Johannesburg - The Passenger Rail Agency of South Africa (Prasa) has lost millions of rand to irregular and wasteful expenditure and failed to meet its own targets to make rail travel safer for passengers.
The state agency operates Metrorail, Shosholoza Meyl and struggling long-distance bus company Autopax.
Its annual report tabled this week in Parliament indicates:
l Prasa failed to meet 52 percent of its targets in the year
l Irregular expenditure of R14.9-million due to procurement awards being made without three quotations being obtained, and deviation from the supply chain management policy without the appropriate approval.
l Deviations from competitive bidding were approved on the basis of it being an emergency, even though there was sufficient time for a competitive bidding process.
l Six contracts were amended or extended without the appropriate approval.
l Fruitless and wasteful expenditure of more than R3m was incurred because invoices were not paid on time, and disciplinary processes were not conducted within the required 30-day period.
The report states there are forensic investigations under way into an official who was referring fleet vehicle repairs to a service provider where he had a business interest and a middle management official was accused of “unethical behaviour”.
The auditor-general says there was an investigation into payroll irregularities that involved payments made to ex-employees and disciplinary action against the manager involved was recommended but the disciplinary process and the recovery of the irregular payments was outstanding at the date of his report.
The annual report also outlines the need for a deal with the Gibela consortium to replace the country’s aging rail stock, to be completed as soon as possible. The R51-billion tender sets out to replace thousands of Metrorail trains, many of which are more than 40 years old, and unsafe.
“The most immediate challenge facing Prasa is in the nature of the transaction on its fleet renewal programme to be concluded with the Gibela Rail Transport Consortium,” chief executive Lucky Montana wrote.
The report states that Prasa did not meet its targets on rail passenger safety and that rail fatalities increased during the year.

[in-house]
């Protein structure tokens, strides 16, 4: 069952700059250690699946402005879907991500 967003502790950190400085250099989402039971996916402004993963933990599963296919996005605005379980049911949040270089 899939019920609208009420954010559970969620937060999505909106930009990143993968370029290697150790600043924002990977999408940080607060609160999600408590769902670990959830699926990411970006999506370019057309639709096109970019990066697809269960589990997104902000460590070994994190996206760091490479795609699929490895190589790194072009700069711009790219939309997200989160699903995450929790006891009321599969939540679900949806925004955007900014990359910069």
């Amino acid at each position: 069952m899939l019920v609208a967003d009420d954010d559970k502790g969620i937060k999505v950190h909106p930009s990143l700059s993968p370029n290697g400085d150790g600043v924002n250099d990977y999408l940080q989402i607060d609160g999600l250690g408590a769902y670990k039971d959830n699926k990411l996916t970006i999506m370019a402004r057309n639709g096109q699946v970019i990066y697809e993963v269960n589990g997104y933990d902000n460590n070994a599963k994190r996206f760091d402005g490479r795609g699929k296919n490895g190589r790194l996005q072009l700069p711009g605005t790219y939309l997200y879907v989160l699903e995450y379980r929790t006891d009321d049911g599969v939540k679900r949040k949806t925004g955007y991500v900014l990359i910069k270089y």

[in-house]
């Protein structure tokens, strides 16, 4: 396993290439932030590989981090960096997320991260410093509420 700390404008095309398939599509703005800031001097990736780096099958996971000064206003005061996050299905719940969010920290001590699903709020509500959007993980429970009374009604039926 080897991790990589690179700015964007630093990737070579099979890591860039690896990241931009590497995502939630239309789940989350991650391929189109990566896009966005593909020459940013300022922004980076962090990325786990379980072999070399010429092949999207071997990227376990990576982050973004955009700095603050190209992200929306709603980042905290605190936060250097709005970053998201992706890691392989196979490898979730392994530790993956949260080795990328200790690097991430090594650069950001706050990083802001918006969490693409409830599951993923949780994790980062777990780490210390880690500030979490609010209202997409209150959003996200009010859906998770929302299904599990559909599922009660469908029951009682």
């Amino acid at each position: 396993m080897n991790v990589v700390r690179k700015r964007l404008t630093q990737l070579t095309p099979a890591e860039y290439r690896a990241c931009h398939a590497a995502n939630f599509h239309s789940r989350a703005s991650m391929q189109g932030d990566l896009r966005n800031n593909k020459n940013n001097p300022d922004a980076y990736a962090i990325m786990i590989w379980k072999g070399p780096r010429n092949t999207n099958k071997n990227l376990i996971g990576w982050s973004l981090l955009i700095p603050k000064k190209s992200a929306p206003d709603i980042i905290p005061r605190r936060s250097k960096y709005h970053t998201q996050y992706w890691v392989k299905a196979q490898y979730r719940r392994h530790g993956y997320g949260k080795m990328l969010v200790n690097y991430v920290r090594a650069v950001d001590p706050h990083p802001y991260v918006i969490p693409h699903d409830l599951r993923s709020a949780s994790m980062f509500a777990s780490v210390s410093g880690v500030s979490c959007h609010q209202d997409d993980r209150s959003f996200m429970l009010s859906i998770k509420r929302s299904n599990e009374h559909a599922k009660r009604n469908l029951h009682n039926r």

According to the report this was “due to overcrowding on trains due to a shortage of rolling stock”.
The death rate for rail and Autopax was recorded at 0.65 deaths per million passengers, above the set target of 0.42 deaths per million. However injuries per million passengers decreased to 3.18.
But these injuries look set to cost the company millions.
According to the group’s financial statements, Prasa has listed contingent liabilities (liabilities that might occur pending the outcome of legal action) of more than R590m.
Among these are labour disputes (including one with the National Transport Movement following a mass dismissal of their members), and more than R79m for “various insurance claims for personal injuries as well as legal and other matters”.
Claims in excess of R7m are also listed for two incidents of unlawful arrest and another of assault.Insurance claims for accidents totalling R155m were settled during the year.
Last year, Public Protector Thuli Madonsela announced that she intended investigating allegations made by the National Transport Movement union of tender irregularities and mismanagement.
Prasa has consistently denied any wrongdoing relating to these claims.
Madonsela initially indicated that a preliminary report would be completed by April, but later announced a delay.
Ephraim Mphahlele, the union president, said that he had received a letter from the public protector’s office about two weeks ago indicating that Madonsela had received all the documents and information required, and would start her analysis soon.
The public protector’s office did not respond to queries e-mailed to it on Friday.
Mphahlele said that he considered the matter sub judice and could not comment on the specifics of his complaint.
He previously told media that he had compiled a dossier on irregularities at Prasa, which had then led to him leaving the SA Transport and Allied Workers’ Union, where he claimed his life was threatened.
Prasa spokesman Moffet Mofokeng said: “As far as I am aware the investigation is still ongoing. Prasa has co-operated fully with the public protector. I don’t know what is going to happen next, it’s in the hands of the public protector.” - Sunday Independent